The U.S. has a longstanding history of systemically alienating and endangering immigrant populations. This history is far from obsolete. To this day, the state of Georgia, Emory University and the Emory Wheel continue these erroneous practices. We must acknowledge and deconstruct the social, educational and legal barriers that devastate immigrant communities as we strive for a more equitable society. 

In Georgia, the profound history of human migration and displacement continues to have resounding impacts. In October 2010, the Georgia Board of Regents passed two cornerstone policies that impact the state’s entire public university system: Policy 4.1.6 bans undocumented residential students from admission to all public universities in the state and Policy 4.3.4 prohibits undocumented residential students from receiving in-state tuition rates. Despite their significant financial contributions at the state and federal levels, these students are similarly ineligible for federal aid, grants and loans — making the dream of an accessible, public college education an insurmountable feat even to this day. 

These students are deemed undesirable and unworthy of equal access given their undocumented status, thus left to bear the brunt end of an unjust educational system specifically designed to subvert them. Georgia, Alabama and South Carolina are the only three states that bar undocumented students from access to public institutions and leave them with limited educational options. 

As a private institution, Emory is not subject to these regulations. Yet, it was not until April 2015 that the University began admitting qualified students with Deferred Action for Childhood Arrival (DACA) — an Obama-era temporary protection status — and providing full need-based financial aid. Two years later, the University extended its policy to undocumented students. This tremendous achievement could not have been accomplished without the Freedom at Emory chapter’s dedicated activists alongside allied faculty, staff and students over several years. Undocumented and DACA students placed their livelihoods at stake to provide educational access to future students. They persevered in their activism all while simultaneously combatting the Trump administration’s incessant efforts to undermine their livelihoods. 

Yet, news outlets writ large have failed the immigrant community by publishing identifiable information that compromises the safety of students and their family members who have precarious immigration statuses. Students with temporary protections or American citizenship may belong to mixed-status families where individuals must also assume the burden and anxieties of their undocumented family members. 

Instead of joining this historic fight for equity, the Wheel has upheld outdated journalistic standards that actively endanger the lives of undocumented and DACA students in the name of objectivity. There is nothing principled about this clear moral failure. Rather than seize an opportunity to redirect public attention on the U.S. Immigration and Customs Enforcement (ICE) abolition movement and promote harm reduction, former members of the Editorial Board opined with a certain smugness to venerate “the pursuit of truth and objectivity” while rebuking the hardworking student activists for “misunderstanding the mission of journalism itself.” Their tone was unequivocally smeared with an elitism, privilege and dissonance of its own. As stated in the Society of Professional Journalists Code of Ethics, “pursuit of the news is not a license for arrogance.”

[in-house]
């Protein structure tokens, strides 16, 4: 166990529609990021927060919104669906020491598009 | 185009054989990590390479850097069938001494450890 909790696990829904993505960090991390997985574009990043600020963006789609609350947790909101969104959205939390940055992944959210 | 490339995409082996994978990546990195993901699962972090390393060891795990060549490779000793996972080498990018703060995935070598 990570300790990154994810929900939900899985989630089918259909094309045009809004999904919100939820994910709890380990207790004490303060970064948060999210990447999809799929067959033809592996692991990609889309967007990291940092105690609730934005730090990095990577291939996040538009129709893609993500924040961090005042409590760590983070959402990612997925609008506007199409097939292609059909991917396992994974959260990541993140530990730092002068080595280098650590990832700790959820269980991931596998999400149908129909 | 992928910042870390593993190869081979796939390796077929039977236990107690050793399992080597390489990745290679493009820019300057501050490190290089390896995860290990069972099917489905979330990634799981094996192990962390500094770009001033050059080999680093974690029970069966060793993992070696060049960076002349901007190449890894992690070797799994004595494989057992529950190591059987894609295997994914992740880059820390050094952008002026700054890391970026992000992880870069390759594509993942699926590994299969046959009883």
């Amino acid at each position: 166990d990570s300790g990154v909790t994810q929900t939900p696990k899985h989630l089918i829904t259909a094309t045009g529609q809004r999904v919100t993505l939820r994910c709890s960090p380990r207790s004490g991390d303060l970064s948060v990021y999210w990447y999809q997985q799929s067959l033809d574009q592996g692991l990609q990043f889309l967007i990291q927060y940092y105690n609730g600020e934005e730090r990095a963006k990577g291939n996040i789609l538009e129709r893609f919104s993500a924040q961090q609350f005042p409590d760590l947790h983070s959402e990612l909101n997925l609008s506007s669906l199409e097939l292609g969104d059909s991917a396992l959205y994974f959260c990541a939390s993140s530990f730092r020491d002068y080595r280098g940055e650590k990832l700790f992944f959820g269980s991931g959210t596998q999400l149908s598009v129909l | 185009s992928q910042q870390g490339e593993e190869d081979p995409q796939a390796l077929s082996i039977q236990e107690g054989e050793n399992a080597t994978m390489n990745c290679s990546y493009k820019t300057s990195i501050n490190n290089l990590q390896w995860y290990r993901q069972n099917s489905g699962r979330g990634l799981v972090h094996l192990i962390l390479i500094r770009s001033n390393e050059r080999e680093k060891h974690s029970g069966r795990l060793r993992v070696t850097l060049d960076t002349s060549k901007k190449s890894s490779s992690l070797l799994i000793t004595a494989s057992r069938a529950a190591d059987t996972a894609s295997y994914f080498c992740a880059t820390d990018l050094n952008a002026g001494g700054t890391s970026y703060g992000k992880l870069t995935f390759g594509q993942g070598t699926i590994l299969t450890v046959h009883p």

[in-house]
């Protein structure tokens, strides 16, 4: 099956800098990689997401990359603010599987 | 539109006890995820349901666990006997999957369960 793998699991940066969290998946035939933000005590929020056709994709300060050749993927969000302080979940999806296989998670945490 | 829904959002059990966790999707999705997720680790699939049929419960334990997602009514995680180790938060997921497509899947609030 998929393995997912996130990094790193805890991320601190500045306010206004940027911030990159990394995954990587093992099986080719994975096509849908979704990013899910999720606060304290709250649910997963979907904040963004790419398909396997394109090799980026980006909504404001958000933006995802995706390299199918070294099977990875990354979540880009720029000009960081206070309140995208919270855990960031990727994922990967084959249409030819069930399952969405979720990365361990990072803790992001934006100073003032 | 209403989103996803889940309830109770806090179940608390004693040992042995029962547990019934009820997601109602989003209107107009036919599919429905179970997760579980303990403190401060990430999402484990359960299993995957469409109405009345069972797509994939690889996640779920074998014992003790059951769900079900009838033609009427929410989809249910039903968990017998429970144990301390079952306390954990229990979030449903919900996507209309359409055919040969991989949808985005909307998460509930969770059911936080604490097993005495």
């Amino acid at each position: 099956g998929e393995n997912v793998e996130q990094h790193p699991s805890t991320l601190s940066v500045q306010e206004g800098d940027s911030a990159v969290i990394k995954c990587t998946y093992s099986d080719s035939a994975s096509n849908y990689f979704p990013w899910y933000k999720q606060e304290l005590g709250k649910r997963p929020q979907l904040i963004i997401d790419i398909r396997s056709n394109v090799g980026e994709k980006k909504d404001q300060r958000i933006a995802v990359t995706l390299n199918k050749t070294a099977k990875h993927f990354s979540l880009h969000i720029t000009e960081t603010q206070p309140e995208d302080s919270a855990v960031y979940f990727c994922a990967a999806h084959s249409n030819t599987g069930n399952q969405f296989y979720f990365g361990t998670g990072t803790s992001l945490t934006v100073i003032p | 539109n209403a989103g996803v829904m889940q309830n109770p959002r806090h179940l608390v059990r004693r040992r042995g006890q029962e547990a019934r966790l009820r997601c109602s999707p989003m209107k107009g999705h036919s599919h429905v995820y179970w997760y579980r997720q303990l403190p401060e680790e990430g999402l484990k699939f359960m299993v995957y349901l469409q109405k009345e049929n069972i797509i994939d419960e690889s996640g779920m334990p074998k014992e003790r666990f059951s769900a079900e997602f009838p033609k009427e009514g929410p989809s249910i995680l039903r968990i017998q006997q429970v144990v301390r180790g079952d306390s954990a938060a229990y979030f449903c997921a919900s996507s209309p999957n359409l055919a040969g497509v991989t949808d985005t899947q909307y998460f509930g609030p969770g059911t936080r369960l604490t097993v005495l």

The Wheel’s justification demonstrates both a lack of creativity and understanding of the precariousness of one’s government identity, which has left immigrants, particularly those belonging to the undocumented and DACA community, vulnerable to the political forces around them. These communities face imminent danger at the hands of those with anti-immigrant sentiments who seek to vilify victims of a flawed immigration system, and most prominently, ICE. This government agency’s insidious detention tactics include sexual assault, kidnapping and family separation just to name a few. Ultimately, ICE has forfeited its right to impartiality — it has historically silenced and detained journalists covering these human rights violations within their facilities.  

The fight for equity remains far from over. A pathway to citizenship for 11 million undocumented immigrants and DACA recipients — the majority of which have lived in the U.S. for over a decade — is necessary, now more than ever. We must prioritize their protection in our advocacy. 

Thus, Emory University’s leadership must communicate with state and congressional leaders and support President Joe Biden’s immigration plan. This move would not be unprecedented: in 2017, former University President Claire E. Sterk sent a letter to Congress urging their reconsideration of DACA’s rescission. We are once again asking President Gregory L. Fenves and other University leaders to move beyond symbolic platitudes. It is imperative that newly elected Senators Jon Ossoff (D-Ga.), Rev. Raphael Warnock (D-Ga.) and all congressional leaders — especially those of Alabama and South Carolina — receive a letter outlining the inequity of Policy 4.1.6 and 4.3.4. Such a letter must also express unilateral support for Biden’s pathway to citizenship. Emory’s plea would assist the vulnerable students nationwide and fulfill the University’s mission of creating, preserving, teaching and applying knowledge in the service of humanity. 

This piece was written in collaboration with undocumented students, DACA recipients and Emory alumni who will remain anonymous to protect their identities. 

Viviana Barreto (22C) is from Covington, Georgia.

This article is one part of “1963,” an investigative opinion project. Read the rest here.